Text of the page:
Signing the 730-page Inflation Reduction Act into law last month was by no means inevitable.
The bill passed muster in the United States Senate only by the slimmest of margins, itself a pared down version of what was originally envisioned as a $2 trillion dollar climate spending law. Nevertheless, the US climate bill, as it is colloquially known (about 85% of it focuses on climate), has been heralded as a genuine gamechanger, described as both “sweeping” and “historic” in most media commentary.
In a nutshell, the Inflation Reduction Act is a $737 billion law focusing on healthcare, taxes and the environment. It aims to lower drug prices for American consumers, increase corporate tax, and provide $369 billion in spending on clean energy, environmental justice initiatives, and cutting greenhouse gas emissions – potentially by 40% below 2005 levels by decade’s end, according to some estimates.
The bill has also faced some criticism from environmental groups over certain concessions to the fossil fuel industry. It links renewable energy and fossil fuels together by prohibiting the leasing of land for wind and solar projects without first leasing land for oil and gas ones. It also guarantees drilling opportunities in Alaska and the Gulf of Mexico (the Biden administration had previously curtailed offshore drilling).
To understand the scope of this massive bill, a summary of key climate and clean energy-related clauses pertaining to industry and economy is provided below. *
The bill focuses on reducing carbon output across all sectors of the American economy by providing:
The protocol provides guidelines for reporting on the emissions of the seven greenhouse gases listed under the Kyoto Protocol: carbon dioxide, methane, nitrous oxide, hydrofluorocarbons, perfluorocarbons, sulphur hexafluoride and nitrogen trifluoride. Of these, carbon dioxide is by far the most emitted greenhouse gas as a result of human activity.
The bill devotes $60 billion to support domestic renewable energy manufacture across the supply chain. Provisions include:
The bill will spend $60 billion on initiatives supporting those disproportionately affected by climate change. Key initiatives include:
In addition to the $60 billion, further funding is allocated towards developing clean energy in rural communities and protecting the natural environment. This includes:
To do this, the Partnership for Carbon Accounting Financials (PCAF) was launched in 2019. Conceived by financial institutions, this industry-led framework condenses and standardizes the collection, assessment and reporting of financed emissions.
ESGTree’s automation of the PCAF framework simplifies this process by allowing companies to input basic activity related information to calculate their carbon emissions across all scopes while providing investors with figures and analytics for financed emissions of their portfolio. ESGTree is currently working with Canadian banks to automate their PCAF data collection, analysis, and reporting.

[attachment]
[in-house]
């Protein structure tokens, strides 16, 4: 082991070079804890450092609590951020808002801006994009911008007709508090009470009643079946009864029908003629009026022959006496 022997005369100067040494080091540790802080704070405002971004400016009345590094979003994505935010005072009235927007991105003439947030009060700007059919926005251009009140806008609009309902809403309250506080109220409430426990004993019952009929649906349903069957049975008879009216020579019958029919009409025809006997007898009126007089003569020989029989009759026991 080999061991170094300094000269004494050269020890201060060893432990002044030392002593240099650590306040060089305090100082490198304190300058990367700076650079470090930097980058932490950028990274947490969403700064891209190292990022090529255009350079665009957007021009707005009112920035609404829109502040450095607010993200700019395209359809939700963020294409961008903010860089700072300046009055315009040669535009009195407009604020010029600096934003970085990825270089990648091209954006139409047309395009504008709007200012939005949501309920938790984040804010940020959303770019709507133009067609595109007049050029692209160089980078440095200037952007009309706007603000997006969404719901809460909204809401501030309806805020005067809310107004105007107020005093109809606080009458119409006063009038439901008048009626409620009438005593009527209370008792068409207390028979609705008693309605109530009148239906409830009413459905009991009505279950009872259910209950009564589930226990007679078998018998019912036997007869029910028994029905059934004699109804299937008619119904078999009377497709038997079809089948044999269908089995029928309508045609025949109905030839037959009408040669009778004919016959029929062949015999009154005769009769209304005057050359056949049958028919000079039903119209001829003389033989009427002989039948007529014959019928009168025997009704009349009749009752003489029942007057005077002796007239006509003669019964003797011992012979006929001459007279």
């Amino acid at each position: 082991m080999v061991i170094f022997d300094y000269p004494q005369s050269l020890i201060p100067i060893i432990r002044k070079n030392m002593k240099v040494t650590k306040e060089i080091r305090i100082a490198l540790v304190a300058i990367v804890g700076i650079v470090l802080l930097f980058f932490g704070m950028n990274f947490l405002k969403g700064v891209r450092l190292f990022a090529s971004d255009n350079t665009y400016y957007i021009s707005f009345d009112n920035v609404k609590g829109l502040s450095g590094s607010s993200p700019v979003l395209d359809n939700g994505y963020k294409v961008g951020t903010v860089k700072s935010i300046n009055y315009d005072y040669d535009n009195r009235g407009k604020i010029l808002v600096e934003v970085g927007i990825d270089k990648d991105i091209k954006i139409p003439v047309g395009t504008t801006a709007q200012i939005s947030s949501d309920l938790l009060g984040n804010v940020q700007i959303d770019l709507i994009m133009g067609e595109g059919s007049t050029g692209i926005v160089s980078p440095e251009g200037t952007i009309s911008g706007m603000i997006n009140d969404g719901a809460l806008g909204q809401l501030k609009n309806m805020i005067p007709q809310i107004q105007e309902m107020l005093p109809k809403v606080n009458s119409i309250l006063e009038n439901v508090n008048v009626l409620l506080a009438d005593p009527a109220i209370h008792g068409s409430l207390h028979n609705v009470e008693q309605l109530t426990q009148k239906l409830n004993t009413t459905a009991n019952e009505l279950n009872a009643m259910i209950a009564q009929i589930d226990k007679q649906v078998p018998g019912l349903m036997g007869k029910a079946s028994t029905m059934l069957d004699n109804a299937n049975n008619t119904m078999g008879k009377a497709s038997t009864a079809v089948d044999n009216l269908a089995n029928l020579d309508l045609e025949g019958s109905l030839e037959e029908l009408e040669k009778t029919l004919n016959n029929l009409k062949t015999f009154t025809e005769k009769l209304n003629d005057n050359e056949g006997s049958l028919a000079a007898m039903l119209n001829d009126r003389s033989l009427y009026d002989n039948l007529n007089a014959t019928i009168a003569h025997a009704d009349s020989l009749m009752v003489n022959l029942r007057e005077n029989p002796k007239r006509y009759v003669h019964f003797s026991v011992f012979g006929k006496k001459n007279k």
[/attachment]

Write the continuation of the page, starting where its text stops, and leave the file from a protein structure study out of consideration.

The Inflation Reduction Act also contains provisions on the fossil fuel industry that both support and constrain it. These include:
Industries that look to benefit from the climate bill include renewable energy, electric vehicles, and mineral/lithium extraction (e.g., for batteries).
Canada’s energy and mining sectors also look to benefit. Canada may also be incentivized to play “climate catch up” with the US, which formerly seemed to lag behind on global efforts to combat climate change and bolster greener economies.
Given the millions of dollars of investment into the green energy transition, one wonders what mechanisms for accountability could be put in place for companies involved in this transition. One answer might be the US Securities and Exchange Commission (SEC) proposal to mandate climate reporting for public companies, aligned with Taskforce on Climate-related Financial Disclosures (TCFD) recommendations.
An aspect of both the climate bill, as well as TCFD reporting, is attention to greenhouse gas emissions. This means both investors and organizations must be able to collect and analyze hard data around emissions and other metrics and targets – and strategize around it. Tools that streamline and simplify this process, such as ESGTree Carbon Calculator, will become increasingly necessary as ESG regulation continues to solidify around the world.
While the Inflation Reduction Act is indeed a huge victory in the effort to ‘green’ the American economy, it does not exist in a vacuum. While not an ESG bill per se, it certainly compliments global efforts to enhance and standardize ESG compliance.
ESGTree provides powerful data solutions to help private equity (PE) and venture capital (VC) firms gather, collect, analyze, benchmark and report their ESG data and that of their portfolio companies. Our carbon calculator, customizable and automated ESG frameworks, multi-level report viewing, trends analysis dashboard, and other features aim to make ESG a value creation tool rather than a reporting burden.
Click here to learn more about ESGTree’s ESG Data Management & Reporting Software for Financial Institutions